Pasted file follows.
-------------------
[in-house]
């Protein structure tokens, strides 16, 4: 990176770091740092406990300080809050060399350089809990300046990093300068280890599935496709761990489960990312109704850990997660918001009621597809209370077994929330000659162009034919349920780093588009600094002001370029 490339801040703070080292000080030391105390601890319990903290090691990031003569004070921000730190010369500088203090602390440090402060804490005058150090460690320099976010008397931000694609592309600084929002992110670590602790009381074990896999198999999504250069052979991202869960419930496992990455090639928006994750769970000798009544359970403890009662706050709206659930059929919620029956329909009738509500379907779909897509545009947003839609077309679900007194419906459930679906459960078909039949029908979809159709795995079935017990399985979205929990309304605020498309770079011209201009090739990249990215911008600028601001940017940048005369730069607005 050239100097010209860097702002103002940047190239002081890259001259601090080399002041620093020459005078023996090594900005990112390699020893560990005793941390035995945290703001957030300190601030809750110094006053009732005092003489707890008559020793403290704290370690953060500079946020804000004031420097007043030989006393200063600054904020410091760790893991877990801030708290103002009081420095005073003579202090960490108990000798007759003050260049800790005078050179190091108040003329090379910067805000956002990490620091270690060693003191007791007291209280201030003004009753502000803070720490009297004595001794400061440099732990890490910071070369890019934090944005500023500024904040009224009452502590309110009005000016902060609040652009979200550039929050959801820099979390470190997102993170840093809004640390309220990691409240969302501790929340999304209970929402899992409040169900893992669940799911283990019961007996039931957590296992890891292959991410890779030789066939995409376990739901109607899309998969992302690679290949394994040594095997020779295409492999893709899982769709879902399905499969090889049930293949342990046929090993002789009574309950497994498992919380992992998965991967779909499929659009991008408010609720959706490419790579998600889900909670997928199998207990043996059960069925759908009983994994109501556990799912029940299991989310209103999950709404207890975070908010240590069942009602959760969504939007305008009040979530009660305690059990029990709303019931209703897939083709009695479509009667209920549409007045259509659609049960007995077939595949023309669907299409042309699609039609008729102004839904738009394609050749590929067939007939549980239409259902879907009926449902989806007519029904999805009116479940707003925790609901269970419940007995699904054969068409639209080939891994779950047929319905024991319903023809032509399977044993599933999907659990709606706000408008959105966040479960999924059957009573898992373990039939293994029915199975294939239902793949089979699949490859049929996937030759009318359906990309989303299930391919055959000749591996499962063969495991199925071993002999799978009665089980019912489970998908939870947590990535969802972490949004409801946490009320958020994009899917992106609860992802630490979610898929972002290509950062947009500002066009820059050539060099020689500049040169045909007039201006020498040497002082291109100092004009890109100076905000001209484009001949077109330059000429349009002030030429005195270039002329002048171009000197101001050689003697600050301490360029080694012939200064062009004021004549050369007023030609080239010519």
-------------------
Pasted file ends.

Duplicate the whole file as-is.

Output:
[in-house]
């Protein structure tokens, strides 16, 4: 990176770091740092406990300080809050060399350089809990300046990093300068280890599935496709761990489960990312109704850990997660918001009621597809209370077994929330000659162009034919349920780093588009600094002001370029 490339801040703070080292000080030391105390601890319990903290090691990031003569004070921000730190010369500088203090602390440090402060804490005058150090460690320099976010008397931000694609592309600084929002992110670590602790009381074990896999198999999504250069052979991202869960419930496992990455090639928006994750769970000798009544359970403890009662706050709206659930059929919620029956329909009738509500379907779909897509545009947003839609077309679900007194419906459930679906459960078909039949029908979809159709795995079935017990399985979205929990309304605020498309770079011209201009090739990249990215911008600028601001940017940048005369730069607005 050239100097010209860097702002103002940047190239002081890259001259601090080399002041620093020459005078023996090594900005990112390699020893560990005793941390035995945290703001957030300190601030809750110094006053009732005092003489707890008559020793403290704290370690953060500079946020804000004031420097007043030989006393200063600054904020410091760790893991877990801030708290103002009081420095005073003579202090960490108990000798007759003050260049800790005078050179190091108040003329090379910067805000956002990490620091270690060693003191007791007291209280201030003004009753502000803070720490009297004595001794400061440099732990890490910071070369890019934090944005500023500024904040009224009452502590309110009005000016902060609040652009979200550039929050959801820099979390470190997102993170840093809004640390309220990691409240969302501790929340999304209970929402899992409040169900893992669940799911283990019961007996039931957590296992890891292959991410890779030789066939995409376990739901109607899309998969992302690679290949394994040594095997020779295409492999893709899982769709879902399905499969090889049930293949342990046929090993002789009574309950497994498992919380992992998965991967779909499929659009991008408010609720959706490419790579998600889900909670997928199998207990043996059960069925759908009983994994109501556990799912029940299991989310209103999950709404207890975070908010240590069942009602959760969504939007305008009040979530009660305690059990029990709303019931209703897939083709009695479509009667209920549409007045259509659609049960007995077939595949023309669907299409042309699609039609008729102004839904738009394609050749590929067939007939549980239409259902879907009926449902989806007519029904999805009116479940707003925790609901269970419940007995699904054969068409639209080939891994779950047929319905024991319903023809032509399977044993599933999907659990709606706000408008959105966040479960999924059957009573898992373990039939293994029915199975294939239902793949089979699949490859049929996937030759009318359906990309989303299930391919055959000749591996499962063969495991199925071993002999799978009665089980019912489970998908939870947590990535969802972490949004409801946490009320958020994009899917992106609860992802630490979610898929972002290509950062947009500002066009820059050539060099020689500049040169045909007039201006020498040497002082291109100092004009890109100076905000001209484009001949077109330059000429349009002030030429005195270039002329002048171009000197101001050689003697600050301490360029080694012939200064062009004021004549050369007023030609080239010519």